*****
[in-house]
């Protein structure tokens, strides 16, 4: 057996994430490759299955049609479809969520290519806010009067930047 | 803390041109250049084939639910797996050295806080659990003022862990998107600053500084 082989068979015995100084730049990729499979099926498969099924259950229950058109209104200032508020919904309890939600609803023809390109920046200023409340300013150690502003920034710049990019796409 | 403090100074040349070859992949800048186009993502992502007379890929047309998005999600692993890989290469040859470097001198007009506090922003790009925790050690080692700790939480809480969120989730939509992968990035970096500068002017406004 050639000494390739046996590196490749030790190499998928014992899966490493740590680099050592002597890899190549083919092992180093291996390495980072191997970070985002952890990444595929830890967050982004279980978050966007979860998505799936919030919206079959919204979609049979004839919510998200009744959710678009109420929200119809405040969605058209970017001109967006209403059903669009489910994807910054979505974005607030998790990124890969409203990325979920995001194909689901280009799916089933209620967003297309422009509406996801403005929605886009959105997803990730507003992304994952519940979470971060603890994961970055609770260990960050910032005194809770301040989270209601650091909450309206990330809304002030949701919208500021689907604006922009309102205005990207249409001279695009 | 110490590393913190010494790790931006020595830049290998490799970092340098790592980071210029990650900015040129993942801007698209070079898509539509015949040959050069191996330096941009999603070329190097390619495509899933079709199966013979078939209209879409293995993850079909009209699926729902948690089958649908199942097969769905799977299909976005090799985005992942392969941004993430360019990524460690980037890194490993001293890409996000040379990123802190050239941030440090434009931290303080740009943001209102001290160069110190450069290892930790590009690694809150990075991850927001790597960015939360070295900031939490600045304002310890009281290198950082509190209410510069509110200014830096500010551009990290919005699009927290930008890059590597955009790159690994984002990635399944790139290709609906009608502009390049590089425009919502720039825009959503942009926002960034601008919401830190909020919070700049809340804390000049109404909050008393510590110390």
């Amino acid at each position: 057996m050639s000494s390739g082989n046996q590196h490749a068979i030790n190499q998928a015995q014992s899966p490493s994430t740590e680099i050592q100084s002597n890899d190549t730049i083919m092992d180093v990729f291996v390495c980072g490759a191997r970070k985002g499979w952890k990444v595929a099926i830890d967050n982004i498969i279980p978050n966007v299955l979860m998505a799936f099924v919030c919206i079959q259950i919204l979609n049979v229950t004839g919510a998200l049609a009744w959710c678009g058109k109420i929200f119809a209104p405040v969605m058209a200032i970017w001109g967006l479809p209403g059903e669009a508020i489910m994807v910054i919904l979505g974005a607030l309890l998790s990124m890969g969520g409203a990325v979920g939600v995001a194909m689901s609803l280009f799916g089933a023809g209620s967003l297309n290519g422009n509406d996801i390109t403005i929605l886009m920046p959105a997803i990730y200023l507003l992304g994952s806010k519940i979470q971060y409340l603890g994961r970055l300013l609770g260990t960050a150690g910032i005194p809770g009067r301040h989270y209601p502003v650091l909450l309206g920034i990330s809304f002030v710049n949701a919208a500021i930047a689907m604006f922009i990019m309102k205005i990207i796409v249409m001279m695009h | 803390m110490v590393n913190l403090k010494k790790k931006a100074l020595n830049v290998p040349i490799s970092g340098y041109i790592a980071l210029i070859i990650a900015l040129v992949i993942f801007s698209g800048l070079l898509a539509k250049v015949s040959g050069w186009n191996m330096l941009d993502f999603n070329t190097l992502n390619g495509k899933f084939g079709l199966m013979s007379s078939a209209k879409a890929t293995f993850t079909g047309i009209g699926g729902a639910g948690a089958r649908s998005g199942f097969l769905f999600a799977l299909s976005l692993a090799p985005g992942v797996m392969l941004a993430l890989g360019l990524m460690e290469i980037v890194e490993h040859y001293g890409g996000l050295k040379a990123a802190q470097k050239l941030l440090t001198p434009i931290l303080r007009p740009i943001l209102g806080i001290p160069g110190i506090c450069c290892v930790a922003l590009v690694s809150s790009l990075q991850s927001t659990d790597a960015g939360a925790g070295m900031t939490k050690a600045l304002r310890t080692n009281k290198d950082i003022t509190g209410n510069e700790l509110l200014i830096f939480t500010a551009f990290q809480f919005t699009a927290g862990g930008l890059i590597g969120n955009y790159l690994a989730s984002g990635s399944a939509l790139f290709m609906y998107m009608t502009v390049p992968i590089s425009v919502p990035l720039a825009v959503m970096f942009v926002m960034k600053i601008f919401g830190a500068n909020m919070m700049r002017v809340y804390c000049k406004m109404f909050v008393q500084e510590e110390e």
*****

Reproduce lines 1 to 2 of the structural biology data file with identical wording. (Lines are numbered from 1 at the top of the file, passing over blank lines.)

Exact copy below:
[in-house]
């Protein structure tokens, strides 16, 4: 057996994430490759299955049609479809969520290519806010009067930047 | 803390041109250049084939639910797996050295806080659990003022862990998107600053500084 082989068979015995100084730049990729499979099926498969099924259950229950058109209104200032508020919904309890939600609803023809390109920046200023409340300013150690502003920034710049990019796409 | 403090100074040349070859992949800048186009993502992502007379890929047309998005999600692993890989290469040859470097001198007009506090922003790009925790050690080692700790939480809480969120989730939509992968990035970096500068002017406004 050639000494390739046996590196490749030790190499998928014992899966490493740590680099050592002597890899190549083919092992180093291996390495980072191997970070985002952890990444595929830890967050982004279980978050966007979860998505799936919030919206079959919204979609049979004839919510998200009744959710678009109420929200119809405040969605058209970017001109967006209403059903669009489910994807910054979505974005607030998790990124890969409203990325979920995001194909689901280009799916089933209620967003297309422009509406996801403005929605886009959105997803990730507003992304994952519940979470971060603890994961970055609770260990960050910032005194809770301040989270209601650091909450309206990330809304002030949701919208500021689907604006922009309102205005990207249409001279695009 | 110490590393913190010494790790931006020595830049290998490799970092340098790592980071210029990650900015040129993942801007698209070079898509539509015949040959050069191996330096941009999603070329190097390619495509899933079709199966013979078939209209879409293995993850079909009209699926729902948690089958649908199942097969769905799977299909976005090799985005992942392969941004993430360019990524460690980037890194490993001293890409996000040379990123802190050239941030440090434009931290303080740009943001209102001290160069110190450069290892930790590009690694809150990075991850927001790597960015939360070295900031939490600045304002310890009281290198950082509190209410510069509110200014830096500010551009990290919005699009927290930008890059590597955009790159690994984002990635399944790139290709609906009608502009390049590089425009919502720039825009959503942009926002960034601008919401830190909020919070700049809340804390000049109404909050008393510590110390």